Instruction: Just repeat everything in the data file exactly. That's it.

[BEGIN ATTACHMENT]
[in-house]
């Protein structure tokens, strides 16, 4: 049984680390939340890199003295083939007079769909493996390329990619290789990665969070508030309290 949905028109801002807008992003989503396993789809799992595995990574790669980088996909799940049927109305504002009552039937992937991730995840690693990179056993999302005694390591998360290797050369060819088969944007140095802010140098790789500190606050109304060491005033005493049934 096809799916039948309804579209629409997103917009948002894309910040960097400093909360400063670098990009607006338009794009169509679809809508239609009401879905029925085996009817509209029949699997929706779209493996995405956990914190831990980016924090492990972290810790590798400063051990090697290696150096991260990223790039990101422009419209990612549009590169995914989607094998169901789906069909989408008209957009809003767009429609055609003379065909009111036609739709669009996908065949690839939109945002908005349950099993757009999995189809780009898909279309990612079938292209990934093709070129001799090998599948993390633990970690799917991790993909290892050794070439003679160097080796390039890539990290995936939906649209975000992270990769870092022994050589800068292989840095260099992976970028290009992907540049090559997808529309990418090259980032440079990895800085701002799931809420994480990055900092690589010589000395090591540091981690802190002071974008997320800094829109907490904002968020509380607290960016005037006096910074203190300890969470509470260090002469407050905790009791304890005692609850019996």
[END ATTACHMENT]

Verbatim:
[in-house]
């Protein structure tokens, strides 16, 4: 049984680390939340890199003295083939007079769909493996390329990619290789990665969070508030309290 949905028109801002807008992003989503396993789809799992595995990574790669980088996909799940049927109305504002009552039937992937991730995840690693990179056993999302005694390591998360290797050369060819088969944007140095802010140098790789500190606050109304060491005033005493049934 096809799916039948309804579209629409997103917009948002894309910040960097400093909360400063670098990009607006338009794009169509679809809508239609009401879905029925085996009817509209029949699997929706779209493996995405956990914190831990980016924090492990972290810790590798400063051990090697290696150096991260990223790039990101422009419209990612549009590169995914989607094998169901789906069909989408008209957009809003767009429609055609003379065909009111036609739709669009996908065949690839939109945002908005349950099993757009999995189809780009898909279309990612079938292209990934093709070129001799090998599948993390633990970690799917991790993909290892050794070439003679160097080796390039890539990290995936939906649209975000992270990769870092022994050589800068292989840095260099992976970028290009992907540049090559997808529309990418090259980032440079990895800085701002799931809420994480990055900092690589010589000395090591540091981690802190002071974008997320800094829109907490904002968020509380607290960016005037006096910074203190300890969470509470260090002469407050905790009791304890005692609850019996």